According to recently published results by the OpenNet Initiative, the governments of 25 out of 41 nations across the globe exercise some sort of censorship over the Internet for social, political and other reasons. This is highly worrying because the world wide web is supposed to have no borderlines; it’s the great equalizer for easy exchange of information.
To no one’s surprise, China, Iran, and Saudi Arabia are the top blockers of websites deemed inappropriate by the powers that be. The nations noted in this survey are not just preventing their citizens from accessing certain sites, they’re also filtering out applications like Skype and Google Maps.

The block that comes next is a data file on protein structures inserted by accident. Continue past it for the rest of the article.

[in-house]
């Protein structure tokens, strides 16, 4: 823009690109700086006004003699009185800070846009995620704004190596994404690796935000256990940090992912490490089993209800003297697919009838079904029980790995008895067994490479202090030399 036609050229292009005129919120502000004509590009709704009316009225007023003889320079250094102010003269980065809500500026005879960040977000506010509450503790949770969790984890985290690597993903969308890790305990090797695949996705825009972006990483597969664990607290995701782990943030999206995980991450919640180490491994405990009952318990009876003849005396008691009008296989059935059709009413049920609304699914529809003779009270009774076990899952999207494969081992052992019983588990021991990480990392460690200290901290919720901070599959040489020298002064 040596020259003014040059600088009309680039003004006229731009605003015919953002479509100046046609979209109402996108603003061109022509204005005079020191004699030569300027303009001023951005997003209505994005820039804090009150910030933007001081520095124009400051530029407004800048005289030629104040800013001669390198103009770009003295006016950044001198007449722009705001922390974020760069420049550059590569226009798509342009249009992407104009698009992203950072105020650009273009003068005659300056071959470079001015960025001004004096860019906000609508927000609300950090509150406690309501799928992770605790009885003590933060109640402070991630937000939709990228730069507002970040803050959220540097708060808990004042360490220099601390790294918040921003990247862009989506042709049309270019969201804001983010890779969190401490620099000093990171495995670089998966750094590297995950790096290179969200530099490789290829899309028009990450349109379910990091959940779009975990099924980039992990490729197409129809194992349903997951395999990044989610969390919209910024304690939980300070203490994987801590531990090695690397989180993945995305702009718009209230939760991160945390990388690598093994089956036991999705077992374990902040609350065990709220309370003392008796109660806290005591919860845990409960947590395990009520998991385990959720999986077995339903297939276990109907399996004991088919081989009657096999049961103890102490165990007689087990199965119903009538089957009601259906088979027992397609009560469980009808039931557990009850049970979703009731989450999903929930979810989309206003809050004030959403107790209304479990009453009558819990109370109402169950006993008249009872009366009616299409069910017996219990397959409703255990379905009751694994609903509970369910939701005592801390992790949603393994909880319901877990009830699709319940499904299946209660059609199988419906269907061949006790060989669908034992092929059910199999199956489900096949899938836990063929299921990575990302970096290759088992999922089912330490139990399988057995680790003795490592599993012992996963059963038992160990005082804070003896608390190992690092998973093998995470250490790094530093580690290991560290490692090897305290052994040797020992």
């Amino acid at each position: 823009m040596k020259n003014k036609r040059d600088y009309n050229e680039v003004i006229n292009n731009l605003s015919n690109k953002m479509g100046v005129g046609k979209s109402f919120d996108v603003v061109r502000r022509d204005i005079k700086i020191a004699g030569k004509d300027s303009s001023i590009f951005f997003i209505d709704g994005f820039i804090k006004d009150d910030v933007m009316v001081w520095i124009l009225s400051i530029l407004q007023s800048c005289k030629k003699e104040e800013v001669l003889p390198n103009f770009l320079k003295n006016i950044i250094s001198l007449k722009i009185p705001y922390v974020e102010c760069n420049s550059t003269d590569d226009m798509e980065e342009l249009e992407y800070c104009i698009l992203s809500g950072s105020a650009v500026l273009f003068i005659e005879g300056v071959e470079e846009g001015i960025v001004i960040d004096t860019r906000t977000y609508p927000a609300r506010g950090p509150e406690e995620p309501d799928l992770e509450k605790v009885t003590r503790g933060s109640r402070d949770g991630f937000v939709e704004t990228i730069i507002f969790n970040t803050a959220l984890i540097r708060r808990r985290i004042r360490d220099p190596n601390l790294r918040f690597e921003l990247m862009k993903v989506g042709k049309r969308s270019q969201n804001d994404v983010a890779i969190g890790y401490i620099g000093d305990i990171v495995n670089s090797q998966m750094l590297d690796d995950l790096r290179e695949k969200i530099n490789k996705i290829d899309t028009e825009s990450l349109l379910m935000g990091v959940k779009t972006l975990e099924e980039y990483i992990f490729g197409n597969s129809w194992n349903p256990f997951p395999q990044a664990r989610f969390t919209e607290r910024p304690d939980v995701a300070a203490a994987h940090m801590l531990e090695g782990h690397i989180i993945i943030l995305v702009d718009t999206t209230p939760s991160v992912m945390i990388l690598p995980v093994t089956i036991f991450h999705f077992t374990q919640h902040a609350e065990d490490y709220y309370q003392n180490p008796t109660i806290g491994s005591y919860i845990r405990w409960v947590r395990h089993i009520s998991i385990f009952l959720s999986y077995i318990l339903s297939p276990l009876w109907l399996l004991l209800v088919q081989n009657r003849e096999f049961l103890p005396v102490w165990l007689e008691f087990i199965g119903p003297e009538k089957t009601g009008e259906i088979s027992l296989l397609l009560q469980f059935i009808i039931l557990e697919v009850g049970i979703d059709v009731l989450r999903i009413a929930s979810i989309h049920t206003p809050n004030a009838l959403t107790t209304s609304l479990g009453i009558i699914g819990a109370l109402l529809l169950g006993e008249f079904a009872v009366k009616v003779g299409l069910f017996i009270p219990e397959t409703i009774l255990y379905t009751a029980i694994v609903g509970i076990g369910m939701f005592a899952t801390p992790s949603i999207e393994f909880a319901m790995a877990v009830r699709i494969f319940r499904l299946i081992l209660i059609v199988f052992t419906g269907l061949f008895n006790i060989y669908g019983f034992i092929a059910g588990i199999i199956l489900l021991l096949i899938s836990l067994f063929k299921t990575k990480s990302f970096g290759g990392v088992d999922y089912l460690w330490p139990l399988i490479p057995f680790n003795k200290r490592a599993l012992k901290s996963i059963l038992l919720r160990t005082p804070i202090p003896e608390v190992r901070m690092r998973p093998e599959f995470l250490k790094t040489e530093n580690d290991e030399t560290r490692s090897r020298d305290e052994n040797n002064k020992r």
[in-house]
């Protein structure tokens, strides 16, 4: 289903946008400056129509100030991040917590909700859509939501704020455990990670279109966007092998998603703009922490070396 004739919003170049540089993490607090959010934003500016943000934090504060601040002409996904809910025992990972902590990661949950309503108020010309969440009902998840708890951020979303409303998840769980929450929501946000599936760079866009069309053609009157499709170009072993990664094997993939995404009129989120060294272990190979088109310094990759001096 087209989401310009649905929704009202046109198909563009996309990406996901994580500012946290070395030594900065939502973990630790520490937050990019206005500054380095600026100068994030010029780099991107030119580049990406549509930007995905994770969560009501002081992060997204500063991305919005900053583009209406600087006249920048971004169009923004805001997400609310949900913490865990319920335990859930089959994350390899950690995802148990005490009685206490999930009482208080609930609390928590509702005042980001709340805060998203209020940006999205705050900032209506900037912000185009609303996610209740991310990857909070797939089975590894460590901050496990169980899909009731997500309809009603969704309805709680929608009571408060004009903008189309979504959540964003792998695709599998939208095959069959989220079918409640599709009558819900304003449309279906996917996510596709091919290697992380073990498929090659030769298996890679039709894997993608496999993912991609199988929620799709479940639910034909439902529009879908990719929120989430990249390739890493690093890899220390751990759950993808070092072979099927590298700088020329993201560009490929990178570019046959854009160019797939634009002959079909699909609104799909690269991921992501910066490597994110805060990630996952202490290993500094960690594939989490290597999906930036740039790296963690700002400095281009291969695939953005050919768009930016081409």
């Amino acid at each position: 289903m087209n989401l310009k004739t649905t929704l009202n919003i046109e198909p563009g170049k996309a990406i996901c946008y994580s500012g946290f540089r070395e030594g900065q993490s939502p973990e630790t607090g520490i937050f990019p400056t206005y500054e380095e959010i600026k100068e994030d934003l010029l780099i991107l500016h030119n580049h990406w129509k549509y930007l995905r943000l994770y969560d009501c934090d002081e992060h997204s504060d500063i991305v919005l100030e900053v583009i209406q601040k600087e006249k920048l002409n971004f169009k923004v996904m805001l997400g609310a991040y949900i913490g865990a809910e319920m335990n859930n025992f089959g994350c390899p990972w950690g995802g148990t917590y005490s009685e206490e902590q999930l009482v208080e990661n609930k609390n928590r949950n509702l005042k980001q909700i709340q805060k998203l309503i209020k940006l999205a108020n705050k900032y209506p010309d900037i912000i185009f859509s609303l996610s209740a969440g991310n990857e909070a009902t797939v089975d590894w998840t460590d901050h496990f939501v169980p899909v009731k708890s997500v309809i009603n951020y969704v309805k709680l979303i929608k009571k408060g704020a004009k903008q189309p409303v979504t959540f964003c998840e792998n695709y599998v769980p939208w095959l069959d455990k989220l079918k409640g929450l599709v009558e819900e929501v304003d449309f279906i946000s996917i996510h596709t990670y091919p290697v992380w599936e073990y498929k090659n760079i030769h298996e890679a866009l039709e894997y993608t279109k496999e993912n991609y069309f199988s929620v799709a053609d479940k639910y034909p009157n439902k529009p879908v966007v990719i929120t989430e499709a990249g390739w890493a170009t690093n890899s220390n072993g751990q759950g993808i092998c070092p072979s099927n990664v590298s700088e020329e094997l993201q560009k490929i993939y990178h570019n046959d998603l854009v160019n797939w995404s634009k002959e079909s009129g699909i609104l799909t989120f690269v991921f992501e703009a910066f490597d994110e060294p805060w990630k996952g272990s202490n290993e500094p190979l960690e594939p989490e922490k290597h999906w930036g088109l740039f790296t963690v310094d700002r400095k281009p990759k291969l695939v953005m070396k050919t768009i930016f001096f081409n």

What’s even more worrying is not only the scale at which this is happening, but also the increasingly advanced techniques these countries’ governments are using to censor the Internet and web-based apps. The online censorship tactics are often disguised as network errors, meaning citizens are in the dark about it.
The 41 countries surveyed were selected based on where testing could be done safely and where there was the most to discover about government online surveillance. No proof of filtering was found in 14 nations including Afghanistan, Egypt, Iraq, Israel, Malaysia, Nepal, Venezuela and Zimbabwe.
About OpenNet Initiative:
OpenNet Initiative is a partnership between Oxford, Cambridge, Harvard and Toronto. It is funded by the John D. and Catherine T. MacArthur Foundation.